Slowdowns versus recessions

How do these periods of slow growth compare with recessions? The declines that mark recessions are several magnitudes greater, in both duration and the severity of the weakness in GDP and in jobs. The slowdowns this paper examined showed, at most, small declines over a period of one or two quarters per episode, with no net decline during the slowdown, after which the economy resumed growing.

By comparison, the 1981-1982 recession saw six straight quarterly declines in both output and employment, with a total drop of 5% for both. In the 1990-1992 recession, output fell 3.4% over four quarters, while jobs dropped 3.2% over eight quarters. In 2008-2009, both output and employment posted three consecutive quarterly losses totalling 3.3% for GDP and 1.8% for jobs.

Another difference between recessions and slowdowns is the breadth of the decline which results from each. Slowdowns are confined to one or two sectors of the economy, usually exports or inventories and sometimes housing. The recessions starting in 1981, 1990 and 2008 saw marked declines everywhere except for government: consumer spending, housing, business investment and exports all posted declines. Moreover, all began to contract in tandem with the onset of recession, except exports in 1990 (when they fell one quarter after the rest of the economy).

The broad-based nature of recessions reflects a fundamental difference between the source of these recessions compared with the source of growth pauses, irrespective of whether the latter was due to cyclical slowdowns or irregular events. All three of the recessions starting in 1981, 1990 and 2008 were due to massive shocks that reverberated throughout the financial system. The 1981-1982 recession was driven by interest rates in North America hitting over 25% as the inflation of the 1970s was decisively wrung out of the economy. In 1990-1991, a spike in oil prices related to the Iraq invasion of Kuwait helped to send interest rates above 15%, triggering a recession even before the introduction of the GST and the Gulf War further depressed economic activity early in 1991. The 2008-2009 recession had its origins in the seizure in global financial markets after the failure of Lehman Brothers and AIG in the US.

The events that triggered the slowdowns identified in this paper were different from the systemic shocks to the whole financial system that lead to full-blown recessions. The oil price shock in 1986, the stock market collapse in 2001, the 1998 Asian financial crisis, the bond market sell-off and Mexican peso crisis in 1994, the 1998 ice storm and the 2003 electrical blackout were each a major event. However, the effect of these events on the economy was mostly a loss of potential growth, not a contraction in output and jobs. This difference probably is because none of these events sent repercussions throughout the financial system such as those that occurred in 1981, 1990 and 2008, although there were shocks to individual financial markets (such as stocks in 2001 and bonds in 1994). This is a difference worth remembering in assessing the impact of future shocks to the real economy and to the financial system.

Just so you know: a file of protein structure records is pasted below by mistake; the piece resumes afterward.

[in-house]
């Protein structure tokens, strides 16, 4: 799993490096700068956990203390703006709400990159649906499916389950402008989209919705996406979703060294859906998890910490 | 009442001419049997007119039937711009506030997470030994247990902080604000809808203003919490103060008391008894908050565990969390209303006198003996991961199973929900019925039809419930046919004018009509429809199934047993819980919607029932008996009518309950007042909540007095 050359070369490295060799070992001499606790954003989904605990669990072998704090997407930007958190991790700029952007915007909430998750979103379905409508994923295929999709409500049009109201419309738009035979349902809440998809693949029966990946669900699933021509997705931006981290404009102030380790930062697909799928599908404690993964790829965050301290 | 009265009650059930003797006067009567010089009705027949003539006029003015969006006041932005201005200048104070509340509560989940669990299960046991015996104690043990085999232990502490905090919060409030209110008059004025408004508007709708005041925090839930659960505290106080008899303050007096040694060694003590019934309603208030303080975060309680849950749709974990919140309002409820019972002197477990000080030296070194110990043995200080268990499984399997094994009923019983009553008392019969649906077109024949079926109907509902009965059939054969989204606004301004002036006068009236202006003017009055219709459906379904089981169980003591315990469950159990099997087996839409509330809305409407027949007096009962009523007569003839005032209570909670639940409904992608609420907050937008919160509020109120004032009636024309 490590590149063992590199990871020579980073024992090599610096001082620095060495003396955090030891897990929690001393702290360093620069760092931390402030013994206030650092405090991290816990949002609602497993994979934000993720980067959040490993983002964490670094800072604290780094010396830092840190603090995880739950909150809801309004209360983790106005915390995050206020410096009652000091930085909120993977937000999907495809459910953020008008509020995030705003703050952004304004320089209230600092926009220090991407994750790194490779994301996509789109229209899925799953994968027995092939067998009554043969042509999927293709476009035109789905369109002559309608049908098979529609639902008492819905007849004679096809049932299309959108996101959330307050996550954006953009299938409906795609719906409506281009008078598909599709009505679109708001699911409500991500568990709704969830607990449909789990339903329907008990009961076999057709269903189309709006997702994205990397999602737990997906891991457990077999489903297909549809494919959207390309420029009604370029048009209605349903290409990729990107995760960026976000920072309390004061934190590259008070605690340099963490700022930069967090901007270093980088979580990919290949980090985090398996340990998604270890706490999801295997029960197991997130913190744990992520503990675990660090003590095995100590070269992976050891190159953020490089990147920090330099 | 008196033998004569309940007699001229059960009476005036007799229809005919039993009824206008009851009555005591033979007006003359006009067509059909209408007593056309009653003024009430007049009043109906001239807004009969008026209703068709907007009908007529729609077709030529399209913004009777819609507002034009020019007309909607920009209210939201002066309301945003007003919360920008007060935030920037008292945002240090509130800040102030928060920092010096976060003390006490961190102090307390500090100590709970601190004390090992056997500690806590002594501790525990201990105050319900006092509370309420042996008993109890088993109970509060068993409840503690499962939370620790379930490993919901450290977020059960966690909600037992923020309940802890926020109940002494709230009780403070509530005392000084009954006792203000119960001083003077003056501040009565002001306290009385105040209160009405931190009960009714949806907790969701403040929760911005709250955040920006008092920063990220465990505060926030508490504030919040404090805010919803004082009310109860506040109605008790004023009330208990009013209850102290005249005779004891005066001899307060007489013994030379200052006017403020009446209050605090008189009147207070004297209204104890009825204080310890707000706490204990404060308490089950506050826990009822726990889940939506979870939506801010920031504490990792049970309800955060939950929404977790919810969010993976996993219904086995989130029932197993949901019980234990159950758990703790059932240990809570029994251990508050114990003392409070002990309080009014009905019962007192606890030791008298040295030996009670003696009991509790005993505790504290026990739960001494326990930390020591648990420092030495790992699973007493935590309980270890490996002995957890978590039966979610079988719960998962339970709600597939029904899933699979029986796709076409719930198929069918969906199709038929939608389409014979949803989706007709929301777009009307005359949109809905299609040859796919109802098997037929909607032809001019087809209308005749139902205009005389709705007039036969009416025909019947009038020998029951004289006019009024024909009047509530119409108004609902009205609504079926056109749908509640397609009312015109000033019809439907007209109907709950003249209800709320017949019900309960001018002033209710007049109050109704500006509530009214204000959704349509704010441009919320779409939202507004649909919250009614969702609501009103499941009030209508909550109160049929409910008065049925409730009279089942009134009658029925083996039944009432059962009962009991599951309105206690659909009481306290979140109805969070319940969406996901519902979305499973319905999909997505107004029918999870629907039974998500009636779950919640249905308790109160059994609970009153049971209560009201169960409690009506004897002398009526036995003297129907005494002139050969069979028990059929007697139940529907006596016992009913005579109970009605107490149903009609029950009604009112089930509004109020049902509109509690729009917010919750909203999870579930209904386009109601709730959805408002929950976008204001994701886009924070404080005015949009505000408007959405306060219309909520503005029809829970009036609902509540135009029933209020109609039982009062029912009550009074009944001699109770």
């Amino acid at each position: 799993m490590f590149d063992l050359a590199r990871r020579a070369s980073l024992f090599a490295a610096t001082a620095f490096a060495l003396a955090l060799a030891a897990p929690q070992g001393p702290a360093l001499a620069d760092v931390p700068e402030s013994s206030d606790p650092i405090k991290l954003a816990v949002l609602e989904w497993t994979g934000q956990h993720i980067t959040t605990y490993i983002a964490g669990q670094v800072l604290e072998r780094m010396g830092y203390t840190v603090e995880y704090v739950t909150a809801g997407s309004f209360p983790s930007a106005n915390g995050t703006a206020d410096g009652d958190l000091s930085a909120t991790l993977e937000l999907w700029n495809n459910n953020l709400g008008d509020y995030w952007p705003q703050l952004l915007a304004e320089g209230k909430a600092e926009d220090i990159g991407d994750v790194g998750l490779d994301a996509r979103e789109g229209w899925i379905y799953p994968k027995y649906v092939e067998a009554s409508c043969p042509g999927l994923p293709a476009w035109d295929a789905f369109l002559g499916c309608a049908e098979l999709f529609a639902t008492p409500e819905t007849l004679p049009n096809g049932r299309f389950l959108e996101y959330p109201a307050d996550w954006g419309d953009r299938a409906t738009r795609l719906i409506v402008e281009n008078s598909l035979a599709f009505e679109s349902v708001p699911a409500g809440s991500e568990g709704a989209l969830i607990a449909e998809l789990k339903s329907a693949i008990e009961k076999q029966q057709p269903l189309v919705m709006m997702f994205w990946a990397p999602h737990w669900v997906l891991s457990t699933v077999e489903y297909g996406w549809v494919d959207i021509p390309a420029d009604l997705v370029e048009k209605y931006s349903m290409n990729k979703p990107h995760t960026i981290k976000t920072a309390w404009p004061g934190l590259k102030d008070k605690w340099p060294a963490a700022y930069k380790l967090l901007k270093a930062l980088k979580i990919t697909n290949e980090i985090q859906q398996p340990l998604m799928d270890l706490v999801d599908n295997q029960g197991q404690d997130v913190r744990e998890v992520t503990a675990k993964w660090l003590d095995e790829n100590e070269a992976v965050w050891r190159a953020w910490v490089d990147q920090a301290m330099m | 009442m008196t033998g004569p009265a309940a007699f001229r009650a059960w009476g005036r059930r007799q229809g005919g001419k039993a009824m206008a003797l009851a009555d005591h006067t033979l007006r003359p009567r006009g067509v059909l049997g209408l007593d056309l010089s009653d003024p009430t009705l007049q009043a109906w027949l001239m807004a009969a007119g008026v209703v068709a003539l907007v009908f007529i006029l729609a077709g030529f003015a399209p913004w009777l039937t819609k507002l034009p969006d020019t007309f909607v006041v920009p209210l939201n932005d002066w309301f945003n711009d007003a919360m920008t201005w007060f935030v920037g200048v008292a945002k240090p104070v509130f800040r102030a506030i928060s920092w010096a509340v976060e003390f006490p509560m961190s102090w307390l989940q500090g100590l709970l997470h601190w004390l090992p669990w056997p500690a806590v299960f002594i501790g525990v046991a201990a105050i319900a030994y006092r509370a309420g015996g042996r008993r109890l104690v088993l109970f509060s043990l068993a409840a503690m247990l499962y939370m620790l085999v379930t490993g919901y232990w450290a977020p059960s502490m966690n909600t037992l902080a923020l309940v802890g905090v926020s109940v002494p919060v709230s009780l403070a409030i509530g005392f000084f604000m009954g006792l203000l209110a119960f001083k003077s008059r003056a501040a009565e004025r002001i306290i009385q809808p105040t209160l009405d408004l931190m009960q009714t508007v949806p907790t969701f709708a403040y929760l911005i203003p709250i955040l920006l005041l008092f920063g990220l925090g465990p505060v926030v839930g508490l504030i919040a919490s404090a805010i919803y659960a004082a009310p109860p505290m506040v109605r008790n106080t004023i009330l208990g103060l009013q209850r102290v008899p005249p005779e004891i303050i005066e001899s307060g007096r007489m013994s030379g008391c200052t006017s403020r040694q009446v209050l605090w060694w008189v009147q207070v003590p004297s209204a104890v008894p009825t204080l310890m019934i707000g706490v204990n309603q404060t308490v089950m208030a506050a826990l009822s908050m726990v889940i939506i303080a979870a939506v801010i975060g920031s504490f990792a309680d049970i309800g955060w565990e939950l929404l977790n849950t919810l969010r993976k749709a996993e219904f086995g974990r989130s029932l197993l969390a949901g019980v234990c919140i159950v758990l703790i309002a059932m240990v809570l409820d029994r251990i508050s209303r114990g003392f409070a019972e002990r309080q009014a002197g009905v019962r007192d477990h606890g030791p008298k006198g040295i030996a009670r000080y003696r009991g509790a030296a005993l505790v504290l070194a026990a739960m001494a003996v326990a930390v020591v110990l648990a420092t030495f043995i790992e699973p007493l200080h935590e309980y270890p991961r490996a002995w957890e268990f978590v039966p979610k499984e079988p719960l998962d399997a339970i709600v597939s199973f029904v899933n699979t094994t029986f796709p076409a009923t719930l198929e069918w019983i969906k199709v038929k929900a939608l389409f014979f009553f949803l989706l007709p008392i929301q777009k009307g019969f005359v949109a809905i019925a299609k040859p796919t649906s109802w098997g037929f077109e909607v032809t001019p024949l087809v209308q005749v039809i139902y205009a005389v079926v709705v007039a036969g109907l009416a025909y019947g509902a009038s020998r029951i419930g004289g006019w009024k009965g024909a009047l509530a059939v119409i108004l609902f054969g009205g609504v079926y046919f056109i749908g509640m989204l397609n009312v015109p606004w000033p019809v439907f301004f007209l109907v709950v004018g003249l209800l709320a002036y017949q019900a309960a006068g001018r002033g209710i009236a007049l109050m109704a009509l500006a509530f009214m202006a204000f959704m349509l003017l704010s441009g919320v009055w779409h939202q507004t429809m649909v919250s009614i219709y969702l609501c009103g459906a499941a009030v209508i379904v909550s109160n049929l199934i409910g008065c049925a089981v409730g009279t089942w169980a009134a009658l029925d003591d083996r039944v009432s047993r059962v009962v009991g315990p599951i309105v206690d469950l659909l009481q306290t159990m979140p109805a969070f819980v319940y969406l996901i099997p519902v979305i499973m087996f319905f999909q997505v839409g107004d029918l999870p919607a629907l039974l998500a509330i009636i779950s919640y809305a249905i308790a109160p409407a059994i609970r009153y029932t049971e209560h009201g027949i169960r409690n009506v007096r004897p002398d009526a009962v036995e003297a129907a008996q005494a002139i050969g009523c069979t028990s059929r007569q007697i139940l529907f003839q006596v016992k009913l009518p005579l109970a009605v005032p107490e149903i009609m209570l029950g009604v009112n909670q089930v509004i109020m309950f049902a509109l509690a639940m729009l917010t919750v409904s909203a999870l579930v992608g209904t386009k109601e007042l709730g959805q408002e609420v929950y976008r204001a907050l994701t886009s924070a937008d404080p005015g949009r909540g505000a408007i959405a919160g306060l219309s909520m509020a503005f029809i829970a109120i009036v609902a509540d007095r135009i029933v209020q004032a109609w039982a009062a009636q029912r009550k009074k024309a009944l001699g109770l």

The argument could be made that slowdowns sometimes weakened the economy enough to make it more vulnerable to a large scale financial shock, but these shocks that occurred in 1981, 1990 and 2008 were so large that they would have led to a recession. In Canada, one example of slow growth preceding recesssion was in the first half of 2008, when real GDP stalled over a six-month period, although employment growth remained vigorous. However, the ensuing recession late in 2008 was clearly the product of the conflagration in the international financial system in September, not the inevitable outgrowth of the irregular factors that checked Canada's GDP growth in the first half of the year. 7  This is borne out by the steady gains in both jobs and in the leading indicator into the fall of 2008.

The US provides another example of a growth pause preceding a recession caused by a sudden shock to the financial system. Real GDP levelled off thru most of 1974 at a time of rising energy prices, but the economy remained strong enough to sustain employment growth and commodity prices stayed high. However, the 1974 slowdown turned suddenly into a severe recession in the US after the Franklin National Bank went insolvent in October 1974, one of four major banks with over $1 billion in assets to disappear during the recession. 8  The real economy quickly unravelled. Employment fell 2.8% between October 1974 and April 1975, the worst six months in post-war history before 2008. The rate of decline of real GDP in the US tripled to 1.2% in the first quarter of 1975. This financial stress and bank failures in Europe led to the creation of the Bank of International Settlements to address the so-called problem of Herstatt Risk. 9 

The implication is that the recent slowdown in output and employment growth has few lasting consequences for future growth and almost no bearing on the risk of a renewed recession. Such pauses in growth are a recurring feature of the economy outside of recessions, and happen for both cyclical and irregular reasons.

It is unclear whether the stall in GDP and job growth in mid-2010 was driven primarily by cyclical or irregular factors. It may represent the end of the inventory rebuilding part of the recovery. Alternatively, this slowdown could reflect the economy down-shifting from its initial rapid recovery from the 2008-2009 recession, aggravated by the end of irregular events that raised growth early in the year, such as the Vancouver Winter Olympics and a record warm winter and spring. The introduction of the HST in Ontario and BC also helped dampen demand for services, which were unusually weak over the summer.